Union lost, because it had an initially weaker economy - but the
U.S. suffered, too. And the U.S., as the sole remaining super-power
still suffers: peace-keeping spreads its armed forces thin, and as
Skelton noted - the only real change after the end of the cold war
was the drastic reduction of U.S. Armed Forces - meaning there is
less of them and they are more spread. Other Republicans in House
and, particularly, Senate, were just awfully conscious about hurting
the sovereignty of the country, that the U.S. does not even
recognize (FR Yugoslavia).

Quality of life funding

Enters Wesley Clark, Gen., Commander in Chief for the U.S. European
Command, yammering about ancient infrastructure in the Army
barracks, and lacking funds for education of kids of military
personnel. It is still better than in Russia, where officers haven't
been paid for several months, but it could be better. And given that
Gen. Clark defended President Clinton's position, some funds must be
on the way already. His pronunciation of "Republika Srpska" was
impeccable, and he was obviously well briefed (unlike people's
representatives who asked him questions). He stated that the
re-enlistment in Bosnia was the highest in the Army. This is true.
American soldiers on duty in Bosnia are proud of their assignment -
they see themselves in a constructive, rather than the destructive
role habitual to the military job. The only real problem is boredom.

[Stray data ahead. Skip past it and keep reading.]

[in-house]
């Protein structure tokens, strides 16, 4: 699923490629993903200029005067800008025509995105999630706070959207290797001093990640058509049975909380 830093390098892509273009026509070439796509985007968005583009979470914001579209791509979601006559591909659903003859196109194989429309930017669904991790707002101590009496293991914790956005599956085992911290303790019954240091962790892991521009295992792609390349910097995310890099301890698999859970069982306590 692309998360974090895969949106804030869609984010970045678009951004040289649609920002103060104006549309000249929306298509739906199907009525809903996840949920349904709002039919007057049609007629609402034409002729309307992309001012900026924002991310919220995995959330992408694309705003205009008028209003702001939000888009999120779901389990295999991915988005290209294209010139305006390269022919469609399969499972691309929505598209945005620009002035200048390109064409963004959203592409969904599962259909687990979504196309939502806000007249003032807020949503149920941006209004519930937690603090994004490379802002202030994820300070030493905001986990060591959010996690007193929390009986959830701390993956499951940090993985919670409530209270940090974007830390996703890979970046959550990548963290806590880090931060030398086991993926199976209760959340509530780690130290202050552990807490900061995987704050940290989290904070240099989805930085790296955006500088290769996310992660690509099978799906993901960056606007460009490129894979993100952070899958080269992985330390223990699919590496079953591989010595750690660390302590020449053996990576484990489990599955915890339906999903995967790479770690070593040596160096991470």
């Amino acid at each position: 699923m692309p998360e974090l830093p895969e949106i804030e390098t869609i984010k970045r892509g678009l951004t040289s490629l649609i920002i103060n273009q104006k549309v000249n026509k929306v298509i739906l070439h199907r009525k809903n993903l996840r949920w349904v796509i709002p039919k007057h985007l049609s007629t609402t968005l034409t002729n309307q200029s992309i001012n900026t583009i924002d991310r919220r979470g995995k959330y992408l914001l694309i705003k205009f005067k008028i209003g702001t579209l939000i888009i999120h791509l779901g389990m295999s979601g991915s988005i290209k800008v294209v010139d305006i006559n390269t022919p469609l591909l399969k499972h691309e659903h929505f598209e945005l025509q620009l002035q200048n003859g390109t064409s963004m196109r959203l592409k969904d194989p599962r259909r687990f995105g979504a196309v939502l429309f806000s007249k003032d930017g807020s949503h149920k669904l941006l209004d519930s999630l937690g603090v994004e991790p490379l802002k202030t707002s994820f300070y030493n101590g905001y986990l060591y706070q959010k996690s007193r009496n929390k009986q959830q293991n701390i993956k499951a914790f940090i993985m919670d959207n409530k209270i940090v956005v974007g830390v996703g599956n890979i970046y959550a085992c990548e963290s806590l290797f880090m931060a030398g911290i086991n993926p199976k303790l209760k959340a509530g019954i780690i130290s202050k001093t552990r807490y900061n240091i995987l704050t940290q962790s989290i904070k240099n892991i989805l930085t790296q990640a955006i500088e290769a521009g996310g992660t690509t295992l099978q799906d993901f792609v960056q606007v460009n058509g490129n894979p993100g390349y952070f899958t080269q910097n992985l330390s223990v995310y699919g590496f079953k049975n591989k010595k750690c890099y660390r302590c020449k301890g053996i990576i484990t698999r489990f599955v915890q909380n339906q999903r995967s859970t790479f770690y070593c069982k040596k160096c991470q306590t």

Gen. Clark elegantly avoided using that word, but he did say that
they finished building a running track in the woods near Tuzla and
that they were building a polygon for urban fighting simulation (now
that real urban fighting is over...). And how about that halfpipe on
Igman?

Kosovo - Republika Srpska

In Bosnia there is strange paranoia spreading: the angst that if
Kosovo gets autonomy, Republika Srpska will get autonomy, too. This
nonsense reminds of the beginning of the war in Croatia, when it was
held (mostly by Serbian side) that Croatia's independence (from
Yugoslavia) must be followed by the Krajina's independence (from
Croatia). But it wasn't. In one of the early agreements, all
republics of former Yugoslavia (except one) were recognized as
sovereign states within the borders they had as republics of former
Yugoslavia - meaning Republika Srpska will always be an "entity."
Rambouillet agreement, also, calls for `autonomy' not `independence'
of Kosovo. In reality, with Rambouillet Kosovo would get inside
Serbia, what Republika Srpska got inside Bosnia with Dayton.

Montenegro vs. Yugoslav Army

The only republic of former Yugoslavia that never sought or declared
independence - Montenegro- now faces serious problems. Montenegrin
president, Milo Djukanovic, promised his citizens that their boys
would not be sent to fight NATO forces, but the Yugoslav Army joint
chiefs of staff determined that would constitute treason, and
refused to do that. Some of the Montenegrins sent to Kosovo already
died. Furthermore, Yugoslav Army extended military service for one
month to all soldiers who were due to leave last week. Montenegrin
leadership and Yugoslav Army are in the war against each other.
Montenegrin media write about the Army in the same terms Slovenian
media wrote ten years ago. Is it just a question of time when the
tanks will roll out on the streets of Podgorica?

Belgrade - Saigon

Following French and British decision to stop waiting for the Serbs
to sign the agreement (since they are obviously reluctant to do so),
six embassies in Belgrade were evacuated and Monitors from Kosovo
are preparing to leave, too - leaving NATO free hands to go ahead
with the raid.

Ivo